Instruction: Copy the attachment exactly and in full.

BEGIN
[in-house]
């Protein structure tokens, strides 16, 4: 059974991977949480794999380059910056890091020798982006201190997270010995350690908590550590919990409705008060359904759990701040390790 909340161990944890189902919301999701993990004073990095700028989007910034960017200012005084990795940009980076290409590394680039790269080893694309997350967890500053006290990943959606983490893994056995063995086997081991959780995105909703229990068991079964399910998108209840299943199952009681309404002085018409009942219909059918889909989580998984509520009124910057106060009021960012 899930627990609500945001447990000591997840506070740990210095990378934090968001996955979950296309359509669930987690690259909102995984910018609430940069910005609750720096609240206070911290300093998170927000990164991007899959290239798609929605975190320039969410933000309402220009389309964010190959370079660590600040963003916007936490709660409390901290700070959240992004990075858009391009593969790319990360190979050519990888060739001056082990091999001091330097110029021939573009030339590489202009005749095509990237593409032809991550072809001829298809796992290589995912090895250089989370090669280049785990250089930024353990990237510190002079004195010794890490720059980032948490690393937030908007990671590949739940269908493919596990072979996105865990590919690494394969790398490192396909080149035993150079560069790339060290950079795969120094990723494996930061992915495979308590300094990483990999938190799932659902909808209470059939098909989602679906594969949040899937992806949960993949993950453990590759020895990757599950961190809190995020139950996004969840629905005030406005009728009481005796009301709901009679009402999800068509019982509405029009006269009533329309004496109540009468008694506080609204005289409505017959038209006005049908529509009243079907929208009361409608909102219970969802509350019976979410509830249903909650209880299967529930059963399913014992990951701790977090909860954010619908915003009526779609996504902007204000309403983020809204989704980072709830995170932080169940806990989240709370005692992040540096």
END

[in-house]
């Protein structure tokens, strides 16, 4: 059974991977949480794999380059910056890091020798982006201190997270010995350690908590550590919990409705008060359904759990701040390790 909340161990944890189902919301999701993990004073990095700028989007910034960017200012005084990795940009980076290409590394680039790269080893694309997350967890500053006290990943959606983490893994056995063995086997081991959780995105909703229990068991079964399910998108209840299943199952009681309404002085018409009942219909059918889909989580998984509520009124910057106060009021960012 899930627990609500945001447990000591997840506070740990210095990378934090968001996955979950296309359509669930987690690259909102995984910018609430940069910005609750720096609240206070911290300093998170927000990164991007899959290239798609929605975190320039969410933000309402220009389309964010190959370079660590600040963003916007936490709660409390901290700070959240992004990075858009391009593969790319990360190979050519990888060739001056082990091999001091330097110029021939573009030339590489202009005749095509990237593409032809991550072809001829298809796992290589995912090895250089989370090669280049785990250089930024353990990237510190002079004195010794890490720059980032948490690393937030908007990671590949739940269908493919596990072979996105865990590919690494394969790398490192396909080149035993150079560069790339060290950079795969120094990723494996930061992915495979308590300094990483990999938190799932659902909808209470059939098909989602679906594969949040899937992806949960993949993950453990590759020895990757599950961190809190995020139950996004969840629905005030406005009728009481005796009301709901009679009402999800068509019982509405029009006269009533329309004496109540009468008694506080609204005289409505017959038209006005049908529509009243079907929208009361409608909102219970969802509350019976979410509830249903909650209880299967529930059963399913014992990951701790977090909860954010619908915003009526779609996504902007204000309403983020809204989704980072709830995170932080169940806990989240709370005692992040540096």